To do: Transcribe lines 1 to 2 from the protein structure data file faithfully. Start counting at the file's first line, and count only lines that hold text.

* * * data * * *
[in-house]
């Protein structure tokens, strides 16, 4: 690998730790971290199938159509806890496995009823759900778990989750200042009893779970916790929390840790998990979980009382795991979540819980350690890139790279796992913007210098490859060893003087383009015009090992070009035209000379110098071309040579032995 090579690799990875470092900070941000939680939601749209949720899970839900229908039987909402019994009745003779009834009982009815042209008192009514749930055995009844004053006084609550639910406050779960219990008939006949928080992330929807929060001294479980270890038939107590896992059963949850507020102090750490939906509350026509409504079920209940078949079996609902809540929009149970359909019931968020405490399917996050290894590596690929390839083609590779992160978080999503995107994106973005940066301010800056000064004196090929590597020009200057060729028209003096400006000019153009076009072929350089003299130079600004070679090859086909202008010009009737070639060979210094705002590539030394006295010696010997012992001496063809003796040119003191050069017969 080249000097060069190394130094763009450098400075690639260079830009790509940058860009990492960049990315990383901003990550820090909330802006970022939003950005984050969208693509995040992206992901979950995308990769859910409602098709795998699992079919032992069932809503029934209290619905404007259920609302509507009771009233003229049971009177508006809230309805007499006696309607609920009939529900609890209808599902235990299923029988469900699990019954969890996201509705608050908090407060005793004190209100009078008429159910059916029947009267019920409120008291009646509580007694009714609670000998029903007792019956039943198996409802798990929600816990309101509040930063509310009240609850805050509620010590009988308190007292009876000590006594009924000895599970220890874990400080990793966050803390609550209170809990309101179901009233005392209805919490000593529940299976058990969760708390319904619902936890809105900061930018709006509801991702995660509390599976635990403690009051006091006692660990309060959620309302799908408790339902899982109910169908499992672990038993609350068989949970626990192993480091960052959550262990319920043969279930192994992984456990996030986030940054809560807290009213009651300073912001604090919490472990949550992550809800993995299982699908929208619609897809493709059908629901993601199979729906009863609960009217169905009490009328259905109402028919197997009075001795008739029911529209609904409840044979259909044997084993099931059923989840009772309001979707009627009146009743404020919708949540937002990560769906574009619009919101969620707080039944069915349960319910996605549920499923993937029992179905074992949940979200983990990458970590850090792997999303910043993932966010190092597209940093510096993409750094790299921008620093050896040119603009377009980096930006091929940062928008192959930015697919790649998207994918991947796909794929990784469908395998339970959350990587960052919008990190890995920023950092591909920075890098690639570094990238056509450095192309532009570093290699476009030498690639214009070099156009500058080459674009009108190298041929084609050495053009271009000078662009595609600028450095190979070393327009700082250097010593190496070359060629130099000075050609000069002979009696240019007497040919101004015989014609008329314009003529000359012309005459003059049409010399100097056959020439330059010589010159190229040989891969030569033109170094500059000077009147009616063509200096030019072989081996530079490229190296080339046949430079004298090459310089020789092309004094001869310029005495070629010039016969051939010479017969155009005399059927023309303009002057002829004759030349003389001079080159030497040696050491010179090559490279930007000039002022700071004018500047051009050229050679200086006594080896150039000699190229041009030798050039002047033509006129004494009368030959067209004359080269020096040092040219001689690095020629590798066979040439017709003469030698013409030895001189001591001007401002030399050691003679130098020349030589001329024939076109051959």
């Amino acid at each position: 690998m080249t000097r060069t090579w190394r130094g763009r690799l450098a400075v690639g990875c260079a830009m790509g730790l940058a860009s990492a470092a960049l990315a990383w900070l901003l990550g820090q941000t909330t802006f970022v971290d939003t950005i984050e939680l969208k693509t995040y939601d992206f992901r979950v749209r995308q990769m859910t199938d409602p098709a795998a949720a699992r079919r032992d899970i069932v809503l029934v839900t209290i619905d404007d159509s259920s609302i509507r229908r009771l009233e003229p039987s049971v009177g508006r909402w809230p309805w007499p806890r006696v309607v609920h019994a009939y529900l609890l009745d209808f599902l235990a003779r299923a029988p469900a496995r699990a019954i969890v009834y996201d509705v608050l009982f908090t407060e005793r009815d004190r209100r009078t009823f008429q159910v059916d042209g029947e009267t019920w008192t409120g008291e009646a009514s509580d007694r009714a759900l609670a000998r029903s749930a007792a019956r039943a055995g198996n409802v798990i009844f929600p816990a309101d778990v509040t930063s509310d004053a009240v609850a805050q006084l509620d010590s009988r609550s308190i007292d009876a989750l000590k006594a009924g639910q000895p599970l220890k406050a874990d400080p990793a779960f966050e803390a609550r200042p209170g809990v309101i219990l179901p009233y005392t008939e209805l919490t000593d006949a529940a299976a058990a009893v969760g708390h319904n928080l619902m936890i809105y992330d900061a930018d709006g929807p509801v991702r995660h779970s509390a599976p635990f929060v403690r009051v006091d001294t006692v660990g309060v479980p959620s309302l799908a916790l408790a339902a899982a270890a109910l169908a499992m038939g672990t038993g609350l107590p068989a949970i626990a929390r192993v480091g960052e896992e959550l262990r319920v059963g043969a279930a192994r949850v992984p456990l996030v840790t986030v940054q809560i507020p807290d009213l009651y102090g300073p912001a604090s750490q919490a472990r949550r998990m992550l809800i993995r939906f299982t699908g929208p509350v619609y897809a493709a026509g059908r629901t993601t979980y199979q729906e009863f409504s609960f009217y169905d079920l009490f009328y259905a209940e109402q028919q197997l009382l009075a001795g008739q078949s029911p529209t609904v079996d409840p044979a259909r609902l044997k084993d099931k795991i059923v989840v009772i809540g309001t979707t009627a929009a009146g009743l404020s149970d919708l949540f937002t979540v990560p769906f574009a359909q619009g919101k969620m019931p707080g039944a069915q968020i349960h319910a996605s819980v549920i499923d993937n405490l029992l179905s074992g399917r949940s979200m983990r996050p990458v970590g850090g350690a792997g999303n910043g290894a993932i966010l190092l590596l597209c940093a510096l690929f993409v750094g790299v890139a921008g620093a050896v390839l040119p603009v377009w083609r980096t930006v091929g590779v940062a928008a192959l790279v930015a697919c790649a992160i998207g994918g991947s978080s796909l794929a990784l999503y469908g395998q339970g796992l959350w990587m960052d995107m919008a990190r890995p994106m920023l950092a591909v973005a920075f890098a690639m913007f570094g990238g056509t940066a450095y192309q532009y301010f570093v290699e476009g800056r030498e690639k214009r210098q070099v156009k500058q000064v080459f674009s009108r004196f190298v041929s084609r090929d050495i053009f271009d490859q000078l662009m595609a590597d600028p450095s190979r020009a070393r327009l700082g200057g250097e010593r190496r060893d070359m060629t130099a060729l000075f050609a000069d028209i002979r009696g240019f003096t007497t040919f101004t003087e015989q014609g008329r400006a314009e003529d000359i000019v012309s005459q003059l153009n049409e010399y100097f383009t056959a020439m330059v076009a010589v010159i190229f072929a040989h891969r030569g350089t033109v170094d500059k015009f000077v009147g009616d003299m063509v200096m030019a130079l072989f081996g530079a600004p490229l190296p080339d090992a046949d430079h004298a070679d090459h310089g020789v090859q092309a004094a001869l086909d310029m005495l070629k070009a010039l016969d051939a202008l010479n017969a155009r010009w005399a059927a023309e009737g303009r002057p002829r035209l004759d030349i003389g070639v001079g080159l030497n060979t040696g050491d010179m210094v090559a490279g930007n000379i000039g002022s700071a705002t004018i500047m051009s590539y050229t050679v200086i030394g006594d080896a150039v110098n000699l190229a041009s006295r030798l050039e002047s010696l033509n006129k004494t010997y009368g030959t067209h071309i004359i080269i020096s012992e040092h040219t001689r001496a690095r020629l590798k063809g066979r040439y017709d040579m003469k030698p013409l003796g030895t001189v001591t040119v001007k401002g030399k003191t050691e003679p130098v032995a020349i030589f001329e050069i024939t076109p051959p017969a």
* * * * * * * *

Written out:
[in-house]
């Protein structure tokens, strides 16, 4: 690998730790971290199938159509806890496995009823759900778990989750200042009893779970916790929390840790998990979980009382795991979540819980350690890139790279796992913007210098490859060893003087383009015009090992070009035209000379110098071309040579032995 090579690799990875470092900070941000939680939601749209949720899970839900229908039987909402019994009745003779009834009982009815042209008192009514749930055995009844004053006084609550639910406050779960219990008939006949928080992330929807929060001294479980270890038939107590896992059963949850507020102090750490939906509350026509409504079920209940078949079996609902809540929009149970359909019931968020405490399917996050290894590596690929390839083609590779992160978080999503995107994106973005940066301010800056000064004196090929590597020009200057060729028209003096400006000019153009076009072929350089003299130079600004070679090859086909202008010009009737070639060979210094705002590539030394006295010696010997012992001496063809003796040119003191050069017969 080249000097060069190394130094763009450098400075690639260079830009790509940058860009990492960049990315990383901003990550820090909330802006970022939003950005984050969208693509995040992206992901979950995308990769859910409602098709795998699992079919032992069932809503029934209290619905404007259920609302509507009771009233003229049971009177508006809230309805007499006696309607609920009939529900609890209808599902235990299923029988469900699990019954969890996201509705608050908090407060005793004190209100009078008429159910059916029947009267019920409120008291009646509580007694009714609670000998029903007792019956039943198996409802798990929600816990309101509040930063509310009240609850805050509620010590009988308190007292009876000590006594009924000895599970220890874990400080990793966050803390609550209170809990309101179901009233005392209805919490000593529940299976058990969760708390319904619902936890809105900061930018709006509801991702995660509390599976635990403690009051006091006692660990309060959620309302799908408790339902899982109910169908499992672990038993609350068989949970626990192993480091960052959550262990319920043969279930192994992984456990996030986030940054809560807290009213009651300073912001604090919490472990949550992550809800993995299982699908929208619609897809493709059908629901993601199979729906009863609960009217169905009490009328259905109402028919197997009075001795008739029911529209609904409840044979259909044997084993099931059923989840009772309001979707009627009146009743404020919708949540937002990560769906574009619009919101969620707080039944069915349960319910996605549920499923993937029992179905074992949940979200983990990458970590850090792997999303910043993932966010190092597209940093510096993409750094790299921008620093050896040119603009377009980096930006091929940062928008192959930015697919790649998207994918991947796909794929990784469908395998339970959350990587960052919008990190890995920023950092591909920075890098690639570094990238056509450095192309532009570093290699476009030498690639214009070099156009500058080459674009009108190298041929084609050495053009271009000078662009595609600028450095190979070393327009700082250097010593190496070359060629130099000075050609000069002979009696240019007497040919101004015989014609008329314009003529000359012309005459003059049409010399100097056959020439330059010589010159190229040989891969030569033109170094500059000077009147009616063509200096030019072989081996530079490229190296080339046949430079004298090459310089020789092309004094001869310029005495070629010039016969051939010479017969155009005399059927023309303009002057002829004759030349003389001079080159030497040696050491010179090559490279930007000039002022700071004018500047051009050229050679200086006594080896150039000699190229041009030798050039002047033509006129004494009368030959067209004359080269020096040092040219001689690095020629590798066979040439017709003469030698013409030895001189001591001007401002030399050691003679130098020349030589001329024939076109051959």